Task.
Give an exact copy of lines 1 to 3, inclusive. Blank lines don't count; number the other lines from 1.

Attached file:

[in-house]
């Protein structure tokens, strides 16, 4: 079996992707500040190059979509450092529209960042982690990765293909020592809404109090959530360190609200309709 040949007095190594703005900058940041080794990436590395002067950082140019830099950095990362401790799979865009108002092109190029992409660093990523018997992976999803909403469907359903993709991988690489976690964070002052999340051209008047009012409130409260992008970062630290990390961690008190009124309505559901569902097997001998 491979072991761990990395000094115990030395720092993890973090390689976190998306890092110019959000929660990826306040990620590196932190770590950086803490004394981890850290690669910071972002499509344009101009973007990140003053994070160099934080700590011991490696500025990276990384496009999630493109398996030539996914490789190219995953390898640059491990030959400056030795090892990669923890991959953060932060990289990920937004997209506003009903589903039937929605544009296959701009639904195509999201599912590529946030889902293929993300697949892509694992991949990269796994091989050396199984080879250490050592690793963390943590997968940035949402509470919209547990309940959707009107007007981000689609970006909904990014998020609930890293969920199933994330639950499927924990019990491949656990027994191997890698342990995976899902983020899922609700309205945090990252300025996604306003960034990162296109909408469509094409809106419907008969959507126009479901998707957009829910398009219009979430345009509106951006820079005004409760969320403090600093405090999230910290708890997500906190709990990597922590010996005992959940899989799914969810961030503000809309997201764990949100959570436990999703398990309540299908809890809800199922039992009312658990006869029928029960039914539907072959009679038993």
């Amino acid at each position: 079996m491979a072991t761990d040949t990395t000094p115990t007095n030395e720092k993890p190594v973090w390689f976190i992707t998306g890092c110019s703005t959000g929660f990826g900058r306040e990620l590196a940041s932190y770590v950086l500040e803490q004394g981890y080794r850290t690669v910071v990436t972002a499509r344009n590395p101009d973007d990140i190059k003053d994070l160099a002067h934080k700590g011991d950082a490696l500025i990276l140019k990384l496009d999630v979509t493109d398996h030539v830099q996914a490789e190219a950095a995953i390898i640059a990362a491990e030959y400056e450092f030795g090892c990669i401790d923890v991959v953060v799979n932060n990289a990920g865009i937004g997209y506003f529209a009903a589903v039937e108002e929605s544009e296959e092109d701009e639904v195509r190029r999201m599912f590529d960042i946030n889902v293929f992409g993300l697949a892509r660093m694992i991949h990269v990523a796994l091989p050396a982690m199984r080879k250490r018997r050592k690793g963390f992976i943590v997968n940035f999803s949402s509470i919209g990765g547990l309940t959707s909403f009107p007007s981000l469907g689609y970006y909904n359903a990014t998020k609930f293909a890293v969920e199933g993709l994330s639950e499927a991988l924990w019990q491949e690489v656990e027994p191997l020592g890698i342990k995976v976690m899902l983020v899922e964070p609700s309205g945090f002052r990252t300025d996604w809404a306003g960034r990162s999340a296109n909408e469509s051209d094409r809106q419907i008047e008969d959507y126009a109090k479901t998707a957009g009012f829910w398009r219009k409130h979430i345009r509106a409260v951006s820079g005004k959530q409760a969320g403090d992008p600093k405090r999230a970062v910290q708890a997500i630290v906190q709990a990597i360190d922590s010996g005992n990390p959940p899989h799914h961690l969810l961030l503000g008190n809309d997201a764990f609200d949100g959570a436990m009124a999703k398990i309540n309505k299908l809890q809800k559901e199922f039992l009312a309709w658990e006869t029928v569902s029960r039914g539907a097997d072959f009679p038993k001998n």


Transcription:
[in-house]
């Protein structure tokens, strides 16, 4: 079996992707500040190059979509450092529209960042982690990765293909020592809404109090959530360190609200309709 040949007095190594703005900058940041080794990436590395002067950082140019830099950095990362401790799979865009108002092109190029992409660093990523018997992976999803909403469907359903993709991988690489976690964070002052999340051209008047009012409130409260992008970062630290990390961690008190009124309505559901569902097997001998 491979072991761990990395000094115990030395720092993890973090390689976190998306890092110019959000929660990826306040990620590196932190770590950086803490004394981890850290690669910071972002499509344009101009973007990140003053994070160099934080700590011991490696500025990276990384496009999630493109398996030539996914490789190219995953390898640059491990030959400056030795090892990669923890991959953060932060990289990920937004997209506003009903589903039937929605544009296959701009639904195509999201599912590529946030889902293929993300697949892509694992991949990269796994091989050396199984080879250490050592690793963390943590997968940035949402509470919209547990309940959707009107007007981000689609970006909904990014998020609930890293969920199933994330639950499927924990019990491949656990027994191997890698342990995976899902983020899922609700309205945090990252300025996604306003960034990162296109909408469509094409809106419907008969959507126009479901998707957009829910398009219009979430345009509106951006820079005004409760969320403090600093405090999230910290708890997500906190709990990597922590010996005992959940899989799914969810961030503000809309997201764990949100959570436990999703398990309540299908809890809800199922039992009312658990006869029928029960039914539907072959009679038993």
């Amino acid at each position: 079996m491979a072991t761990d040949t990395t000094p115990t007095n030395e720092k993890p190594v973090w390689f976190i992707t998306g890092c110019s703005t959000g929660f990826g900058r306040e990620l590196a940041s932190y770590v950086l500040e803490q004394g981890y080794r850290t690669v910071v990436t972002a499509r344009n590395p101009d973007d990140i190059k003053d994070l160099a002067h934080k700590g011991d950082a490696l500025i990276l140019k990384l496009d999630v979509t493109d398996h030539v830099q996914a490789e190219a950095a995953i390898i640059a990362a491990e030959y400056e450092f030795g090892c990669i401790d923890v991959v953060v799979n932060n990289a990920g865009i937004g997209y506003f529209a009903a589903v039937e108002e929605s544009e296959e092109d701009e639904v195509r190029r999201m599912f590529d960042i946030n889902v293929f992409g993300l697949a892509r660093m694992i991949h990269v990523a796994l091989p050396a982690m199984r080879k250490r018997r050592k690793g963390f992976i943590v997968n940035f999803s949402s509470i919209g990765g547990l309940t959707s909403f009107p007007s981000l469907g689609y970006y909904n359903a990014t998020k609930f293909a890293v969920e199933g993709l994330s639950e499927a991988l924990w019990q491949e690489v656990e027994p191997l020592g890698i342990k995976v976690m899902l983020v899922e964070p609700s309205g945090f002052r990252t300025d996604w809404a306003g960034r990162s999340a296109n909408e469509s051209d094409r809106q419907i008047e008969d959507y126009a109090k479901t998707a957009g009012f829910w398009r219009k409130h979430i345009r509106a409260v951006s820079g005004k959530q409760a969320g403090d992008p600093k405090r999230a970062v910290q708890a997500i630290v906190q709990a990597i360190d922590s010996g005992n990390p959940p899989h799914h961690l969810l961030l503000g008190n809309d997201a764990f609200d949100g959570a436990m009124a999703k398990i309540n309505k299908l809890q809800k559901e199922f039992l009312a309709w658990e006869t029928v569902s029960r039914g539907a097997d072959f009679p038993k001998n």